1 out of 4 stars
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It is the year 2025, when the virus named Hephaestus was known by all in America. It is said to have many effects, inability to bear children being a major concern. In 2066, ‘The Founding’ takes place. America is now said to have seven cities, each ruled by a skylord. Very few interact with one another, and even then, only for trade. This is the setting of The Last City of America by Matthew Tysz. It’s a dystopian read, filled with the violence and atrocities in the future and how a few brave people think of fighting it to create a better world.
There were many characters in the story and so I figured out the protagonists only after finishing it. Morgan Veil, a citizen of Manhattan, is requested to start a rebellion against the LIM, the Long Island Market, after a particular associate is awed by his courage to stand up to injustice. He does so but is filled with so much rage that he ends up killing even the person who recruited him, along with his companion, Adam Velys and all whom he feels responsible for the sad life his fellow people lead. He slowly learns to feel for them, receives their forgiveness and builds a beautiful city. The people who never smiled in their lives now knew happiness.
The story doesn’t end here. With 658 pages, it’s hard to review without spoilers. Everybody in Manhattan tells their children to thank themselves that they’re not in Chicago, where crime is normal. Children, women and men are kidnapped alike and have tests done on them in the prestigious Rush University. In the name of science, innocent lives are lost every day. One day, Charlie Grakus, a tribal, mesmerized the guards and takes over Chicago, killing the host/skylord (Tristan Senco) in the process. His mission is to bring change to Chicago. He destroys Rush, causing Harold Del Meethia, the most intelligent one alive at that time in the university, to flee for his life. Harold’s mentor was Dr. Barnabus Vulcum, the creator of Hephaestus, a twisted guy concerned with destroying the world. Harold is a sociopath but wants to learn more with the help of science. He learns from one of his dying professors, Dr. Richard Iris, that he had the power to get rid of the virus his master created.
Many prominent characters appear throughout this story. Angela Mesa, who grew up with tribal people after she was kidnapped, is searching for her father in Baltimore when she meets someone and ends up leading a revolt. Alabaster Mercado, along with his children – Francis, Darius, Roger and Karen, rules the West. It is seen that the West has lesser crimes than the East, solely due to their just and wise rulers. They have a major role in carrying out a revolutionary against Chicago. At times, characters having minor roles were introduced. Keeping multiple threads running through my head was tiring. There were too many chapters with only a few pages, just to describe a certain event in another person’s point of view. I think this can be rectified.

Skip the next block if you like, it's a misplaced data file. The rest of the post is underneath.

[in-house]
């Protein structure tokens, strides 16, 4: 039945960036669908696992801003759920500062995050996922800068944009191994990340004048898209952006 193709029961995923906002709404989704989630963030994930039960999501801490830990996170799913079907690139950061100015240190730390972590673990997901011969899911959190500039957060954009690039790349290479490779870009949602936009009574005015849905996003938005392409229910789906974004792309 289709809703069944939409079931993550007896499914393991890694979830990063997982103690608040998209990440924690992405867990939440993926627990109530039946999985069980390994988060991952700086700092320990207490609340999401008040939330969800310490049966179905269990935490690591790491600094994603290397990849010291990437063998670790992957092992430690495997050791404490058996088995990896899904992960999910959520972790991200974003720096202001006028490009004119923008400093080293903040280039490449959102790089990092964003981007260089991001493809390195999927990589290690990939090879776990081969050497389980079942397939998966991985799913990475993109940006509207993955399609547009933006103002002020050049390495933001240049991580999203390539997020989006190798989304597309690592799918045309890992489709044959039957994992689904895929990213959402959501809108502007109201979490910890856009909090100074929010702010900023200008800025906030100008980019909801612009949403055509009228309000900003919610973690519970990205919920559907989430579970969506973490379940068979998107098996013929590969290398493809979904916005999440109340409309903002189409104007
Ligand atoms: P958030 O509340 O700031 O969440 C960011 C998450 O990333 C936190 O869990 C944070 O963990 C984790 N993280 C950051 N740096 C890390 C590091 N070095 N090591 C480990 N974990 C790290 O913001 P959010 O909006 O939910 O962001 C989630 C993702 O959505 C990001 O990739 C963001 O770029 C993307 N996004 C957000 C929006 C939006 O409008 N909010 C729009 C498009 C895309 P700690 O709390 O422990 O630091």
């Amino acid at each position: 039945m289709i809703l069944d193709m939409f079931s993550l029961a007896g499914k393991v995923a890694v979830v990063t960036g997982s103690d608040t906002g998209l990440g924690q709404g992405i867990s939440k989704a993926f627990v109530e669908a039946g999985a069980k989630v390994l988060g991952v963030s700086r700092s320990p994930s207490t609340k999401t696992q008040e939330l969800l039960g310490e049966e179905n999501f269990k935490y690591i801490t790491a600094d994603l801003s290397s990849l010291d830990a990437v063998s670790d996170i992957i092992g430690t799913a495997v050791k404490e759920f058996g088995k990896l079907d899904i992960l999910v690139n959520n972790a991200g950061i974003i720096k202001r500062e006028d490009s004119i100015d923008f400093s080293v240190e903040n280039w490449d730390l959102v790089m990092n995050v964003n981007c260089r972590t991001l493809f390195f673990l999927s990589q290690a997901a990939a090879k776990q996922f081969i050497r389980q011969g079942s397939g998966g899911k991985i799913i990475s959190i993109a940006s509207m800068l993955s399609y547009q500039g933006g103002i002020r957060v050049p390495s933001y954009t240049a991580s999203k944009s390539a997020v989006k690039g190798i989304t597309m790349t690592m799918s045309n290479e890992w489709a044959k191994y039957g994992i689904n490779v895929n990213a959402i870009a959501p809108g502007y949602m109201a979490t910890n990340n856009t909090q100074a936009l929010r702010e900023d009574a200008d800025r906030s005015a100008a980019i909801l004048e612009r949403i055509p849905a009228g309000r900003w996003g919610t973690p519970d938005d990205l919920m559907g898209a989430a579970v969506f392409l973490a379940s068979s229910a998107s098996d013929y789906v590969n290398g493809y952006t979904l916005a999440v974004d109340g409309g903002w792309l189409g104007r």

This was a horrible story. I have read dystopian stories like The Hunger Games series and the Divergent series. But this one actually got me to wondering why the future seems so horrible. Is it alerting us to be ready for it or just scaring us? I think that criminals would get grotesque ideas about how to torture people in the future. Men are killed for the simplest of crimes and women raped and objectified in the worst ways possible. Kids are orphaned or taken from their parents to be tortured. I don’t know how someone could even think in such a twisted way. With all due respects for the author, I do not think this is suitable for any age group to be reading. Visions of torture pained me for days. I have always hoped for a happier future, where all are treated equally and not having lives lost just for some powerful man’s greed. In this book, even women who have made it to the top are ridiculed and objectified, solely because of their gender. I think with all the empowerment of this time and age, this story relates to the Dark Ages, not the future.
To be honest, I hated this book. I rate it 1 out of 4 stars. The single point is because of the unexpected suspense element which kept me reading. All the protagonists are shrewd and intelligent, making the war scenes interesting. Other than that, it’s a very long story filled with too many characters, too many places, too much violence, too many deaths, too much sexual harassment, too much foul language, too much fear and too much pain. There is potential to create a wonderful book. It’s a page-turner, I have to give it credit for that. The ending was alright, but the question I got was “all this at what cost?” I hope happy stories of the future may emerge in the market and all of us may be happy.
The Last City of America
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